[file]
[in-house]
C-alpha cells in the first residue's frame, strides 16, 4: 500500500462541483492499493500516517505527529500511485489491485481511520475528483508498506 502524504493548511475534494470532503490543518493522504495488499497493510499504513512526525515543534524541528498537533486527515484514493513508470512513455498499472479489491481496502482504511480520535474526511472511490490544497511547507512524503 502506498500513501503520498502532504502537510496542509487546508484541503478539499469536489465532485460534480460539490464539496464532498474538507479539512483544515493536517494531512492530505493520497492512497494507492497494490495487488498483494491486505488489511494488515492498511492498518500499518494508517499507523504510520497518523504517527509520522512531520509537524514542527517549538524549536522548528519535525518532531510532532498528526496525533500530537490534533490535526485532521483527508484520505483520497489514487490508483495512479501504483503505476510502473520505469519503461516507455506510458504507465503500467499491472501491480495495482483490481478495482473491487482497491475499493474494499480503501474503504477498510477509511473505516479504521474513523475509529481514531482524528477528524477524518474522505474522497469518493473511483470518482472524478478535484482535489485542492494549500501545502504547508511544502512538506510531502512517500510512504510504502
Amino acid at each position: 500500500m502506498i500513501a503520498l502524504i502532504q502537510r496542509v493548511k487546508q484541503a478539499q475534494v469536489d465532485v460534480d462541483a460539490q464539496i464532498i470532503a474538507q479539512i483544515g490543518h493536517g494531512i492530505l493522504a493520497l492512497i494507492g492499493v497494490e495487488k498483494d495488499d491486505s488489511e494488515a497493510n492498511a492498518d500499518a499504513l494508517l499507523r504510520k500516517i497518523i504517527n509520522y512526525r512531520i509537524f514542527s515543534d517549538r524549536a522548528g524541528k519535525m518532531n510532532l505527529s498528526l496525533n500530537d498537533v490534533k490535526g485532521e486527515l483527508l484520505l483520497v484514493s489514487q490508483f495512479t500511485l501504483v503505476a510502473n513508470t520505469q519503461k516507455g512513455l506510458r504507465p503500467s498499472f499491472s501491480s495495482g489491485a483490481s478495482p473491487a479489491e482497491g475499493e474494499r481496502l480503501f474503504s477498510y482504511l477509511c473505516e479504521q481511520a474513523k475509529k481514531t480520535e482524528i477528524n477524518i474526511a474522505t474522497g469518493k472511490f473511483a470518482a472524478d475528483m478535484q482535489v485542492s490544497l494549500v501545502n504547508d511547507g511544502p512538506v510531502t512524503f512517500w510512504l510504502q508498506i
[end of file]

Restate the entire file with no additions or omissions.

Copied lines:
[in-house]
C-alpha cells in the first residue's frame, strides 16, 4: 500500500462541483492499493500516517505527529500511485489491485481511520475528483508498506 502524504493548511475534494470532503490543518493522504495488499497493510499504513512526525515543534524541528498537533486527515484514493513508470512513455498499472479489491481496502482504511480520535474526511472511490490544497511547507512524503 502506498500513501503520498502532504502537510496542509487546508484541503478539499469536489465532485460534480460539490464539496464532498474538507479539512483544515493536517494531512492530505493520497492512497494507492497494490495487488498483494491486505488489511494488515492498511492498518500499518494508517499507523504510520497518523504517527509520522512531520509537524514542527517549538524549536522548528519535525518532531510532532498528526496525533500530537490534533490535526485532521483527508484520505483520497489514487490508483495512479501504483503505476510502473520505469519503461516507455506510458504507465503500467499491472501491480495495482483490481478495482473491487482497491475499493474494499480503501474503504477498510477509511473505516479504521474513523475509529481514531482524528477528524477524518474522505474522497469518493473511483470518482472524478478535484482535489485542492494549500501545502504547508511544502512538506510531502512517500510512504510504502
Amino acid at each position: 500500500m502506498i500513501a503520498l502524504i502532504q502537510r496542509v493548511k487546508q484541503a478539499q475534494v469536489d465532485v460534480d462541483a460539490q464539496i464532498i470532503a474538507q479539512i483544515g490543518h493536517g494531512i492530505l493522504a493520497l492512497i494507492g492499493v497494490e495487488k498483494d495488499d491486505s488489511e494488515a497493510n492498511a492498518d500499518a499504513l494508517l499507523r504510520k500516517i497518523i504517527n509520522y512526525r512531520i509537524f514542527s515543534d517549538r524549536a522548528g524541528k519535525m518532531n510532532l505527529s498528526l496525533n500530537d498537533v490534533k490535526g485532521e486527515l483527508l484520505l483520497v484514493s489514487q490508483f495512479t500511485l501504483v503505476a510502473n513508470t520505469q519503461k516507455g512513455l506510458r504507465p503500467s498499472f499491472s501491480s495495482g489491485a483490481s478495482p473491487a479489491e482497491g475499493e474494499r481496502l480503501f474503504s477498510y482504511l477509511c473505516e479504521q481511520a474513523k475509529k481514531t480520535e482524528i477528524n477524518i474526511a474522505t474522497g469518493k472511490f473511483a470518482a472524478d475528483m478535484q482535489v485542492s490544497l494549500v501545502n504547508d511547507g511544502p512538506v510531502t512524503f512517500w510512504l510504502q508498506i